So-named by crafty Portuguese colonists who spotted its pure beauty in the 16th century, ‘Flowers’ has leapt out of Bali’s shadow and is now Indonesia’s ‘one to watch.’ It’s truly beautiful; a tropical-coloured blend of fragrant forest, pristine beaches, rushing river canyons and authentic local life. Transport is improving and tourism is on the up – catch Flores now while it’s in bloom, not boom
Peaceful, but with an exciting and unpredictable bite, Sumatra has some unparalleled nature – a lush jungle thick with wild orangutans; bright turquoise volcanic lakes; isolated archipelagos, and barren beaches at every turn. It also has horrendous roads – be brave and patient and you’ll explore that longed for adventurer’s dream: the road less travelled.
Sprawling Sulawesi has been thrown into the spotlight as the home of the 2016 Solar Eclipse, but has been quietly minding its own business in the middle of Indonesia’s archipelago for centuries. An extraordinary land of four separate peninsulas separated by looming mountains, the region is split between the upland wood-carving Torajan people and the lowland Bujis, who fish, farm and hunt.
An Indonesian sleeping giant, Java is often dismissed as too chaotic, but without good reason. Its landscape gleams with emerald green rice as far as the eye can see, peppered with misty mountains and a central spine of smoking volcanoes. Aside from traditional Yogyakarta with its multi-tiered Buddhist temples, Java’s heaving cities aren’t enticing, so avoid them and indulge in all its best bits.
Not to be outdone by Komodo, Rinca (pronounced Rin-cha) is a smaller island, but close to transport links at Labuan Bajo, so can be easily done in a day. It has a denser dragon population and less grassland covering its steep slopes, so spotting dragons sunbathing in the bush is virtually guaranteed; you’ll probably glimpse monkeys, buffalo, wild pigs and Timor deer lurking too.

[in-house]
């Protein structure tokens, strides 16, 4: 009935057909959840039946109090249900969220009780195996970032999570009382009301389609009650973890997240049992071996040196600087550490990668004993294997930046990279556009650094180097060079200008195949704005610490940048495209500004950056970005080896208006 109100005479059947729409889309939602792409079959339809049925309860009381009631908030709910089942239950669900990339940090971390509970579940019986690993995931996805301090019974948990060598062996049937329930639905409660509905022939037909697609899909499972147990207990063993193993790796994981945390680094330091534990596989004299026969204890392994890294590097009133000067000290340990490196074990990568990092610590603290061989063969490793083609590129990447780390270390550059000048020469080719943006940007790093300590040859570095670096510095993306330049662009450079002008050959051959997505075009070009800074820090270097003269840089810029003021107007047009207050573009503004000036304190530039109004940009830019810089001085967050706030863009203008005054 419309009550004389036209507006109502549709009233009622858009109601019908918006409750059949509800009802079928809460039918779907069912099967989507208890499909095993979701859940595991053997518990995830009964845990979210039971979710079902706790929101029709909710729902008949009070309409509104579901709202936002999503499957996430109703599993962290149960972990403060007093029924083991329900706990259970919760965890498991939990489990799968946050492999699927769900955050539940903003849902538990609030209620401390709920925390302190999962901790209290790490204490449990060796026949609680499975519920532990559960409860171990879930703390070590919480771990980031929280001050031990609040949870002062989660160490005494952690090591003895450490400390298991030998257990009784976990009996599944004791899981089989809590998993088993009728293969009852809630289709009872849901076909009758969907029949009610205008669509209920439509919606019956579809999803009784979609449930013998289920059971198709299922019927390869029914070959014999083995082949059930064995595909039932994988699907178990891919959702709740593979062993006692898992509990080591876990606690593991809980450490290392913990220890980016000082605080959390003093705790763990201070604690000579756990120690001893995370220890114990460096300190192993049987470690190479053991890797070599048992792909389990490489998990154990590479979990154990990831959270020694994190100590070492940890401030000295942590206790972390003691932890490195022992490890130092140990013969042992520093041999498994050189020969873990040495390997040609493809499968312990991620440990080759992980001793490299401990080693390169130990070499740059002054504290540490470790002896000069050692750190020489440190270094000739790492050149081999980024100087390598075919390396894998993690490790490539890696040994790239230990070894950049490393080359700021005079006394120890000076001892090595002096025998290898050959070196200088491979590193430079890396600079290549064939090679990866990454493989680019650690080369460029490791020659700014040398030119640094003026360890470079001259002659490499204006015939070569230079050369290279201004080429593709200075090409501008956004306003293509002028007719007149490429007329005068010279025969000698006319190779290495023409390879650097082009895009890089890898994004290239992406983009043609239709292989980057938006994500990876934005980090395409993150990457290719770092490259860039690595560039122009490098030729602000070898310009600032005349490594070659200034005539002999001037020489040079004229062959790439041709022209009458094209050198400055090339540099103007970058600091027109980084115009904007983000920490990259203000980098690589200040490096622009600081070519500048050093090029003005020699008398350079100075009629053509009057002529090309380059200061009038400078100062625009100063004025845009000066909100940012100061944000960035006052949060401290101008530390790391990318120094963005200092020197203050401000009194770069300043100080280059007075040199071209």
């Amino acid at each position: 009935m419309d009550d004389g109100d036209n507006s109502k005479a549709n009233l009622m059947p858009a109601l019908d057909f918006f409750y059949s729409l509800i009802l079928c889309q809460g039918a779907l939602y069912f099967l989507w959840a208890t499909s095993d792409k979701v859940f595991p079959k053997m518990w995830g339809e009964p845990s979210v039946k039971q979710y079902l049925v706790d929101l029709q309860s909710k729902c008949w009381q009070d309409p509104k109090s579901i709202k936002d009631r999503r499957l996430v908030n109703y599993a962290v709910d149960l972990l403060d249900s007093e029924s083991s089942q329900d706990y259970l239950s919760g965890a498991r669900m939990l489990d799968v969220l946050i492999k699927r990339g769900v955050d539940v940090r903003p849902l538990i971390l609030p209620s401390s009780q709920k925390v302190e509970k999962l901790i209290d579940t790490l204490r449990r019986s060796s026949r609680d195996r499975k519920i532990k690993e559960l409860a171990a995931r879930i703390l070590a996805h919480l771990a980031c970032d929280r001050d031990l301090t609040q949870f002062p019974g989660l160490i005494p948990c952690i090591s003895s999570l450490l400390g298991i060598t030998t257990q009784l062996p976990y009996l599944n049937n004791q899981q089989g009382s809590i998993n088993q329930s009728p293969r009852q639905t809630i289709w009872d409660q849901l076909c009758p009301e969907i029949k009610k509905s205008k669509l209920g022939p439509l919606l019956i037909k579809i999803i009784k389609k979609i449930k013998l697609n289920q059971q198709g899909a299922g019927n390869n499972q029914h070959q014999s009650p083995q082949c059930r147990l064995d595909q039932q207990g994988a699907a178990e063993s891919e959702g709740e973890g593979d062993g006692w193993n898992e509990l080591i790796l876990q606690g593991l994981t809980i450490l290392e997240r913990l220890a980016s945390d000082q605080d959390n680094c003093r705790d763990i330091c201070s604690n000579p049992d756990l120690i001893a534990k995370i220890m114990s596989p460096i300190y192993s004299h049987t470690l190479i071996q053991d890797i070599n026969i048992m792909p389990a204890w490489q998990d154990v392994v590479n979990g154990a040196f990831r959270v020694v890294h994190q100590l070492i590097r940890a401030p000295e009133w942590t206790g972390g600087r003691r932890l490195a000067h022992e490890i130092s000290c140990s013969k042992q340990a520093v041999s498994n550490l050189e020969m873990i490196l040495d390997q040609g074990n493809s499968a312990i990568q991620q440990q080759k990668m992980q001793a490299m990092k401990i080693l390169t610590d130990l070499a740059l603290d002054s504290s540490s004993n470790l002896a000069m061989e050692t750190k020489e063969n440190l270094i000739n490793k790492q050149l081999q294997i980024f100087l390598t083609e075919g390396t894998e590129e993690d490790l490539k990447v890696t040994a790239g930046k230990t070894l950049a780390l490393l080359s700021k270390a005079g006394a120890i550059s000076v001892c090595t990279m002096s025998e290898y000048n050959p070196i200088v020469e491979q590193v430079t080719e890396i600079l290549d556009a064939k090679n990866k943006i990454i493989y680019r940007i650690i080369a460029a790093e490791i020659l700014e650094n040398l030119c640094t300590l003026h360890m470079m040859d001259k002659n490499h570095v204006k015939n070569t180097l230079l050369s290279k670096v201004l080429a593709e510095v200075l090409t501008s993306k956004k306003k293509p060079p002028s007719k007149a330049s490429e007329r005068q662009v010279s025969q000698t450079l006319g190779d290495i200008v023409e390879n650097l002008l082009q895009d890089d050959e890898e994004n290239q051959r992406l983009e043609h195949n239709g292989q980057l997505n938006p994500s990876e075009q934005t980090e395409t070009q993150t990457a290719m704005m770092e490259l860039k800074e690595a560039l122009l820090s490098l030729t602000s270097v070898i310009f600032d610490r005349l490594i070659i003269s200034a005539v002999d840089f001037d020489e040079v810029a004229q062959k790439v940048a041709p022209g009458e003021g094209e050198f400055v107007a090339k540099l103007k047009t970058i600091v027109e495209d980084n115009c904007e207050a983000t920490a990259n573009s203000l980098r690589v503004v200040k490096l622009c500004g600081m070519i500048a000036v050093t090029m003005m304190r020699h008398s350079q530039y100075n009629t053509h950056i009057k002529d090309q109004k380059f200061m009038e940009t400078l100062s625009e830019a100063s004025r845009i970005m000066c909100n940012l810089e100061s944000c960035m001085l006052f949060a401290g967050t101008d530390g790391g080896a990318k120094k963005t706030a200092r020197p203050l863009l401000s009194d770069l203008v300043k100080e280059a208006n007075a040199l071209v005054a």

You head to Komodo for one reason: to lay eyes on the planet’s closest thing to a dinosaur – the Komodo dragon, a giant of a lizard that can measure up to 3 metres long. The island’s eponymous national park starts at Loh Liang, a bustling village teeming with chickens, goats and kids. They used to feed them live to the dragons (the goats, not the kids), but thankfully that’s now stopped.
Ubud is Bali’s spiritual heart – a point played up by tourism, but not to the detriment of its spiritual core. A hive of creativity set amongst emerald-green rice terraces, it’s known for its artistic outpouring of talented dancers, musicians, artists and craftspeople, the work of which lines its cultured streets alongside holistic healing centres and busy cafes. Organic cafes, naturally.
This national park is one of orangutan conservation’s good guys – a huge natural space of over 740,000 acres in central Kalimantan, Borneo, which began as a game reserve specifically for the protection of orangutan way back in 1937. It’s the only protected area in Southeast Asia with massive tracts of wetlands, lowlands, mature tropical heath and swamp forest as well as over 400 species of tree.
Kuta is possibly one of the least attractive places on Earth, let alone in Indonesia. Like the sleazy remnants of a three-day party, it’s a burned-out mess full of people wearing crap-sloganed T-shirts and talking rubbish. Unless you’re someone that likes to drop litter on beaches and drink until you’re sick, it’ll make you feel dirty, and not in a good way.
Alas, the Bali-bashing continues with Seminyak – an uninviting area of steel-grey sand and dirty sea the colour of bruises when they start to go brown. It is quite chic in a sort of splash-the-cash shopping and eating way, but sadly even some of the restaurants are ruined by pretentious expats, many of which have contributed to the areas overdevelopment with shouty, showy villas.
Completing Bali’s triumvirate of tat is Legian, an area favoured by unsuspecting honeymooners. The beaches here and nicer and cleaner than some, but because of the cheap bar scene, attention is drawn away from the golden sand by loutish tourists devouring beer and chips in their masses. Offensive tourists and a shocking amount of drug dealers lining the streets – bad combo.
By no means the fault of the park, which is in fact very beautiful, the finger of irresponsibility here points firmly at the guides who sell ill advised close encounters with orangutans to ill prepared tourists who think it’s cute to feed them. Sadly, the guides are likely doing it out of necessity, but left over nasi goreng does not a healthy orangutan meal make, so the experience is best avoided.